Nor is history static and fully known

Friday, June 16, 2006
Terrye mentioned above that history does not always repeat itself. I vaguely recall some famous historian once said something like, "History doesn't repeat but it does echo."

Part of the meme by which so many in the "West" justify what appears to be sheer hatred for their culture and a wish for its destruction is the notion that Western culture is responsible for essentially wiping out the indigenous populations - or at least the indigenous cultures - of entire continents: Africa, North America, South America.

Yet here (ht: Maggie's Farm) is a Mexican researcher who suggests that, as bad as Cortez and the Conquistadors were, it wasn't them and the smallpox they carried which obliterated the Aztecs. It may have been repeated epidemics of a native hemoraghic disease.

From Megadeath in Mexico:

Epidemics followed the Spanish arrival in the New World, but the worst killer may have been a shadowy native—a killer that could still be out there


terrye said...

I have to say, can we imagine any world today where the Aztecs would be ripping out the hearts of human sacrifices in Mexico City? Would we want them as neighbors? Think about it.

I read some time ago that a small isolated tribe of pygmies were found in Australia by an American anthropologist {I do not recall his name] who theorized that these people were actually there before the Aborigines and were driven almost to extinction by the Aborigines. Well, they did some DNA work on the few remaining and it turned out that they were cousins to certain Africans who must have walked there thousands of years ago on land bridges...they predated the Aborigines. So they were there first.

In Britain the only remaining true Brits are in Wales, most of the rest of the country is actually related to Vikings. According to a study done by the London University an ethnic cleansing of sorts took place in the 12th century.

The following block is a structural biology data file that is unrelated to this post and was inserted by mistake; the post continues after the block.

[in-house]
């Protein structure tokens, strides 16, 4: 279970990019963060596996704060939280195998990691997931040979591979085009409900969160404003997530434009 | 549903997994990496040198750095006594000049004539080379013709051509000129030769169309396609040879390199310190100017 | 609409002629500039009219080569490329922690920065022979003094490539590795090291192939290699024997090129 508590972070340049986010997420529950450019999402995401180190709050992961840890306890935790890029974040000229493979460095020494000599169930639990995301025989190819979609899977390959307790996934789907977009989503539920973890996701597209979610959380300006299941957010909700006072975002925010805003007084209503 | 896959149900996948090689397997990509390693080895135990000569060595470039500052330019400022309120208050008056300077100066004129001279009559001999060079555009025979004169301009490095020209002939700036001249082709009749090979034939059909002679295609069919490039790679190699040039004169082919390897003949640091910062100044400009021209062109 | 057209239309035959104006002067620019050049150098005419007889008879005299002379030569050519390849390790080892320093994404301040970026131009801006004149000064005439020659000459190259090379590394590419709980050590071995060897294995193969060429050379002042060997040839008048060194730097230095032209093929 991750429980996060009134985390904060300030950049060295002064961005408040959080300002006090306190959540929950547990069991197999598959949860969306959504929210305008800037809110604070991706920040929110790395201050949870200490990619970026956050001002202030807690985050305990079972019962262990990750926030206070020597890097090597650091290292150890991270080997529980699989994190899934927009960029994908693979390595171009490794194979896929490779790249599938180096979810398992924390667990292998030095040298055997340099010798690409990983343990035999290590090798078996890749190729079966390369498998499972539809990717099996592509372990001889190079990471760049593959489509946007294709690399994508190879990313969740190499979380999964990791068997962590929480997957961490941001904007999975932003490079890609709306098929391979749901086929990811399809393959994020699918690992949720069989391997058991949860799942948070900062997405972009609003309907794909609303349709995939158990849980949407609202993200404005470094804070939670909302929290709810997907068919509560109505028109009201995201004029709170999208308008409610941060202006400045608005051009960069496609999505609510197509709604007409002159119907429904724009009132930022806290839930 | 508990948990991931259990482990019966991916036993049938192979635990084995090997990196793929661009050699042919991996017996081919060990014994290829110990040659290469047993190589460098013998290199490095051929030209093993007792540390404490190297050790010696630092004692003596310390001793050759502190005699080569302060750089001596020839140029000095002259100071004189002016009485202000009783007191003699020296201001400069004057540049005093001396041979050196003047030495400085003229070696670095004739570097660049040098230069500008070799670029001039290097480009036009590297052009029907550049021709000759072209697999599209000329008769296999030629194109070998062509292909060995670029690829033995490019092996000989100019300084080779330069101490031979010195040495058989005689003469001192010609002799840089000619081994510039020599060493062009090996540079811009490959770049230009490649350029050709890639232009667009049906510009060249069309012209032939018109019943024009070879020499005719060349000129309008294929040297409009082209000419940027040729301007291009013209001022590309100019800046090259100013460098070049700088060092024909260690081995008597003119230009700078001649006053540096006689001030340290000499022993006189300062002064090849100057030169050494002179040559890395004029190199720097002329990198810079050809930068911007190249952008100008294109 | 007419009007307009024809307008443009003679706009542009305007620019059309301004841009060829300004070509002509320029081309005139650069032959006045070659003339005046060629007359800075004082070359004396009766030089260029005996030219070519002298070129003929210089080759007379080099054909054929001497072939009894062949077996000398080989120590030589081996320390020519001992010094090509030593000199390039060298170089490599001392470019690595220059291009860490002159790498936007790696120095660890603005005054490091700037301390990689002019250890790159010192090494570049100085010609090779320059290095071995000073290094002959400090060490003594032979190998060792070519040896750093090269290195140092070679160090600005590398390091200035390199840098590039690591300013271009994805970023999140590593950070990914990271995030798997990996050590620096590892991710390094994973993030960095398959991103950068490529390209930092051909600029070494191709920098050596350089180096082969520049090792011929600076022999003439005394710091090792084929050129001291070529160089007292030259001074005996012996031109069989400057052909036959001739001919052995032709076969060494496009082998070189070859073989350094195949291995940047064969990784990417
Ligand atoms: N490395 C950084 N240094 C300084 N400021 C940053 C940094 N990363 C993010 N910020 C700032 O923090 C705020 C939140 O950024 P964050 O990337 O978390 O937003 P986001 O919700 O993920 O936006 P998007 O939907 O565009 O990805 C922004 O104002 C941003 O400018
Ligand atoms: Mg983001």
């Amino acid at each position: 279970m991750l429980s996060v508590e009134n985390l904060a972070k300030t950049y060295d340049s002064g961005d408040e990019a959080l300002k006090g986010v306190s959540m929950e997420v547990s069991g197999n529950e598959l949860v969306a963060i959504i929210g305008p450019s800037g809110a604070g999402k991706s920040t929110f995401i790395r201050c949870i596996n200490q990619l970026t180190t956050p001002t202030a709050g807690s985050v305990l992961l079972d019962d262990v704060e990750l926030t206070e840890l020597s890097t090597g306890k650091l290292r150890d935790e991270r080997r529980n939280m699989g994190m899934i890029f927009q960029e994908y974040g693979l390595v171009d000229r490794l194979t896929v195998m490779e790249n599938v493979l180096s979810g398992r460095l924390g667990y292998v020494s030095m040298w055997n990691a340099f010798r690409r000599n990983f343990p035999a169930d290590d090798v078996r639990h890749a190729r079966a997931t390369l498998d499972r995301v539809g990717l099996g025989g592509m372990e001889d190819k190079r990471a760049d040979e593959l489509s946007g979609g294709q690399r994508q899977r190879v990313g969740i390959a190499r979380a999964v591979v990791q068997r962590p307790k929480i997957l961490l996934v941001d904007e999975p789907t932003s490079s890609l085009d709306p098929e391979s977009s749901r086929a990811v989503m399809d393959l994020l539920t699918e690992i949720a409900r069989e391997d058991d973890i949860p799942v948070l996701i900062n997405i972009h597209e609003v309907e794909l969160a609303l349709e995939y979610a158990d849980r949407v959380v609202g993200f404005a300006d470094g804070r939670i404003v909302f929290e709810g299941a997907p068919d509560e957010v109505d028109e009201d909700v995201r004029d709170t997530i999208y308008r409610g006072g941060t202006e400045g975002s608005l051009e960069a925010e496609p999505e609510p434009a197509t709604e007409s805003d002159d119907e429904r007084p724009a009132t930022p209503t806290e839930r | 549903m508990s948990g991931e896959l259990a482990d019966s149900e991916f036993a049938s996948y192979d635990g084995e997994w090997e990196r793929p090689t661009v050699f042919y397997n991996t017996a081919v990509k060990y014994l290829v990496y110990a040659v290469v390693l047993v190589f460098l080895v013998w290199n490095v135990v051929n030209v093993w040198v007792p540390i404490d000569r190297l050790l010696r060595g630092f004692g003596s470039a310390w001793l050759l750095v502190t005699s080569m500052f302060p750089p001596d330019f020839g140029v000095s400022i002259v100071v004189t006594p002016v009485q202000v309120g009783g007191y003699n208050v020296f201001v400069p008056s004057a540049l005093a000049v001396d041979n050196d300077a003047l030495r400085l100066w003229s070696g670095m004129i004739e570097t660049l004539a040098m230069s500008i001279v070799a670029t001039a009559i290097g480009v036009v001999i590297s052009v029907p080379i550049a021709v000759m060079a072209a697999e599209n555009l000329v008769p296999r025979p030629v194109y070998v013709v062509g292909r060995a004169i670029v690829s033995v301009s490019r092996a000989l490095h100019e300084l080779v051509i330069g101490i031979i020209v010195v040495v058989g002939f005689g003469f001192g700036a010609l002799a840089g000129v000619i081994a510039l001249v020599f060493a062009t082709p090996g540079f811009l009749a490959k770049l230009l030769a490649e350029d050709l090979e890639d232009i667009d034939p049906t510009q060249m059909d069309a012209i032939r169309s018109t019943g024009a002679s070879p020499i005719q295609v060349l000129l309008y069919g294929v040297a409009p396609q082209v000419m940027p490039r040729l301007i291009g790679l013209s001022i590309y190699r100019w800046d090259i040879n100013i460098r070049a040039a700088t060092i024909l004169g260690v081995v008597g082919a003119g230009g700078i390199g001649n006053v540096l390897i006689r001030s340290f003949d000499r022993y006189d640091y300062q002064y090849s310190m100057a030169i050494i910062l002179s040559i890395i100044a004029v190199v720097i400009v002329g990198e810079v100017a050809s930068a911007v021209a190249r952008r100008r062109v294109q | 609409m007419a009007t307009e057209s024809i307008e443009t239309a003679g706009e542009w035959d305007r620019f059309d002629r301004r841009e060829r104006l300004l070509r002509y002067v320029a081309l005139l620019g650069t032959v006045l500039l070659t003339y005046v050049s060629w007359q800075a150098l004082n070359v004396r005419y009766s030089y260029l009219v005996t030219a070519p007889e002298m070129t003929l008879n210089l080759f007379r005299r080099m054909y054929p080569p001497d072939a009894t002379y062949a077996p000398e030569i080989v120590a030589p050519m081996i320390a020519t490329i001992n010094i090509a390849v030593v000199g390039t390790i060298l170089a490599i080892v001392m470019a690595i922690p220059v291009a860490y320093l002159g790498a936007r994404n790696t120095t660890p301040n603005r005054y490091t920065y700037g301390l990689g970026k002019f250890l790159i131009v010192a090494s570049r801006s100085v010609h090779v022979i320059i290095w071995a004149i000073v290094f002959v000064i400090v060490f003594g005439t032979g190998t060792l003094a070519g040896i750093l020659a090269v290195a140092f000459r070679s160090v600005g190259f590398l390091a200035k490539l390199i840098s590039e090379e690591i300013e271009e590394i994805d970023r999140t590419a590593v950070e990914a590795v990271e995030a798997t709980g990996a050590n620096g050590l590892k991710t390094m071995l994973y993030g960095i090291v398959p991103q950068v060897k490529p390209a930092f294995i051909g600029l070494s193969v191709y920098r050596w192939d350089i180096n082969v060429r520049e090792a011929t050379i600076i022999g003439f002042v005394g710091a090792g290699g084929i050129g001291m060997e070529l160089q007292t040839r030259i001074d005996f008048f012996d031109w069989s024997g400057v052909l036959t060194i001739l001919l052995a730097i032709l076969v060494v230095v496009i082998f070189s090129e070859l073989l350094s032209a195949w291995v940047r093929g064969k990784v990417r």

Perhaps it is the nature of man to constantly displace other men. But it not something that westerners do and no one else does.

Skookumchuk said...


How do you think Cortez managed to conquer them with only a few cannons and a few hundred men? It was because he had tens of thousands of Taxcalan Indian allies who were sick of being captured to serve as Aztec human sacrifices. So there must have been many important and unreported battles where no white men fought at all.

It is always difficult to disentagle motivations. The conquistador Bernal Díaz declared, "We came here to serve God and also to get rich". It could describe many of the other conquerors, too. About the getting rich part there is no doubt, but in Cortez's letters to Emperor Charles V and in the reminiscences of others, it is clear that what they saw of Aztec culture was powerful motivation in itself.

terrye said...

Imagine coming into a city that is larger than almost any city in Europe and it is smells like death from the blood seeping into the stones.

Long ago I read an account from a soldier who made it plain that the sight and smell of the Aztec capitol terrified these men. Think of the times they lived in and stories of evil spirits they had heard. We think about the effect Europe had on this world, but what effect would this world have had on them?

terrye said...


I had wondered about that. I mean how many men could have come here on those ships?